Sam crossed the majestic mountains to the valleys far below He talked to his team of huskies As he mushed on through the snow With the Northern lights a-runnin' wild In the land of the midnight sun
Once in that tunnel, Dylan arrives almost naturally at Elvis for the simple “chorus” with the repetitio searchin’, at one of those forgotten, irresistible one-and-a-half-minute throwaway rockers that Elvis recorded on the assembly line in the mid 1960s, at “Long Legged Girl” (1967), the song in which Elvis too is searching all over the world. Granted, not for dignity, but still for an equally desirable greatness:
I've been from Maine to Tennessee, Mexico and Waikiki Rain or shine, sleet or snow Searchin' high, searchin' low Everything depends upon That long legged girl with the short dress on
Well, presumably at least – according to his own words, the walking jukebox Dylan is unleashed by the writing of this song, the words flow in as if by themselves. Or, as the autobiographer puts it in Chronicles:
“This song is like that. One line brings up another, like when your left foot steps forward and your right drags up to it.”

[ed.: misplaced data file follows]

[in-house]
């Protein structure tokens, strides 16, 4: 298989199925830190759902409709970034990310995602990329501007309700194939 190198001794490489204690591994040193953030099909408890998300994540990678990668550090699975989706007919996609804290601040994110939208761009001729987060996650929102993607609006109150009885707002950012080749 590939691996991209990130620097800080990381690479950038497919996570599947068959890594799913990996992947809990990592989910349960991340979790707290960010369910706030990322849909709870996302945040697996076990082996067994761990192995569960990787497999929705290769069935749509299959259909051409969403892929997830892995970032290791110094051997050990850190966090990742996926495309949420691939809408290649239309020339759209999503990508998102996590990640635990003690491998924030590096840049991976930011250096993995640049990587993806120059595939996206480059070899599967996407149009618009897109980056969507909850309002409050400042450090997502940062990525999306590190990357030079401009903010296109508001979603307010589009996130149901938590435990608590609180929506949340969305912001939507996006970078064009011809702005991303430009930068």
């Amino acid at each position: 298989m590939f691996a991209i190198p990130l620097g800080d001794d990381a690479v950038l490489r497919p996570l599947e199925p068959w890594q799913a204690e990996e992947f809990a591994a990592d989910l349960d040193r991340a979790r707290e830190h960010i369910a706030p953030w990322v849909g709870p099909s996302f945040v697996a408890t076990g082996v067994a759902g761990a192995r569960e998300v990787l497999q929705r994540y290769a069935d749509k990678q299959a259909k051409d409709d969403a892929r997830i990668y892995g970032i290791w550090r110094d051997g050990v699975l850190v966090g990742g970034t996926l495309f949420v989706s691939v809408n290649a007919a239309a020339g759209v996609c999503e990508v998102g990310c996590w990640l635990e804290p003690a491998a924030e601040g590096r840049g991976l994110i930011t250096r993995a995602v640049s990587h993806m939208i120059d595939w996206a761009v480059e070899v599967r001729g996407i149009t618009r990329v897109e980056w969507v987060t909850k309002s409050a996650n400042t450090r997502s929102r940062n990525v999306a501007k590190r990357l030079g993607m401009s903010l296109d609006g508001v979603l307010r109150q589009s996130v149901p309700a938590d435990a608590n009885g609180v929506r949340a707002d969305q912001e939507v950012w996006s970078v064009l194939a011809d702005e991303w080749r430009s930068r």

…and once your left foot has already stepped towards Jerry Lee, you don’t have to drag your right foot very hard to get to Elvis.
We are at exactly a quarter of the way into the song, and the final form has been found. The final version follows the construction of these first four quatrains;
– two verses of four lines each
– a four-line bridge
– a kind of chorus of four lines
After this opening sequence, the poet will repeat this three more times; “Dignity” is like a traditional four-movement symphony – four times four quatrains, each time two verses, a bridge and a “kind of chorus”.
Then, after establishing this structure, the poet Dylan can unleash his poetic powers.
To be continued. Next up: Dignity part IV
Jochen is a regular reviewer of Dylan’s work on Untold. His books are available via Amazon both in paperback and on Kindle:
- Blood on the Tracks: Dylan’s Masterpiece in Blue
- Blonde On Blonde: Bob Dylan’s mercurial masterpiece
- Where Are You Tonight? Bob Dylan’s hushed-up classic from 1978
- Desolation Row: Bob Dylan’s poetic letter from 1965
- Basement Tapes: Bob Dylan’s Summer of 1967
- Mississippi: Bob Dylan’s midlife masterpiece